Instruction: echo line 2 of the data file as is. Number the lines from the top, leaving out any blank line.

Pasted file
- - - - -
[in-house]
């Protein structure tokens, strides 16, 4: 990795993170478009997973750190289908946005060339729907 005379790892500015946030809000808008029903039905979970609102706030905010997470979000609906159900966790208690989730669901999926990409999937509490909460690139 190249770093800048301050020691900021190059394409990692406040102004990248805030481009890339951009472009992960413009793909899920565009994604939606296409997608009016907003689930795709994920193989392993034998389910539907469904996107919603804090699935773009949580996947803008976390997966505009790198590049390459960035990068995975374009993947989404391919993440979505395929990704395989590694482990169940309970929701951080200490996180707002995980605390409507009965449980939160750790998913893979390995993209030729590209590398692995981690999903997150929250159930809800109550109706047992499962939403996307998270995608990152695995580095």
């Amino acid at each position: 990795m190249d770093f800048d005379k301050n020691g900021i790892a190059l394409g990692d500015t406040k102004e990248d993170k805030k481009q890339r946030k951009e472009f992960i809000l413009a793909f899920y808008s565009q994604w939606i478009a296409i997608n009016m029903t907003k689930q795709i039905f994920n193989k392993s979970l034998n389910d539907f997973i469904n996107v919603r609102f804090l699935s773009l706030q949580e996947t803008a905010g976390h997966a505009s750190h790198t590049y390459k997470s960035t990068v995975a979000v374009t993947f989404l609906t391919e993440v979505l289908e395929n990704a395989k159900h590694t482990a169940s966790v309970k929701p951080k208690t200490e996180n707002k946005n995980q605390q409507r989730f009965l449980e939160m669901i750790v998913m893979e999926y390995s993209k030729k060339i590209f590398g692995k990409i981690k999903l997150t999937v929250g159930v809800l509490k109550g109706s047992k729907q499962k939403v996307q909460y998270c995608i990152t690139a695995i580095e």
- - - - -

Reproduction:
């Protein structure tokens, strides 16, 4: 990795993170478009997973750190289908946005060339729907 005379790892500015946030809000808008029903039905979970609102706030905010997470979000609906159900966790208690989730669901999926990409999937509490909460690139 190249770093800048301050020691900021190059394409990692406040102004990248805030481009890339951009472009992960413009793909899920565009994604939606296409997608009016907003689930795709994920193989392993034998389910539907469904996107919603804090699935773009949580996947803008976390997966505009790198590049390459960035990068995975374009993947989404391919993440979505395929990704395989590694482990169940309970929701951080200490996180707002995980605390409507009965449980939160750790998913893979390995993209030729590209590398692995981690999903997150929250159930809800109550109706047992499962939403996307998270995608990152695995580095």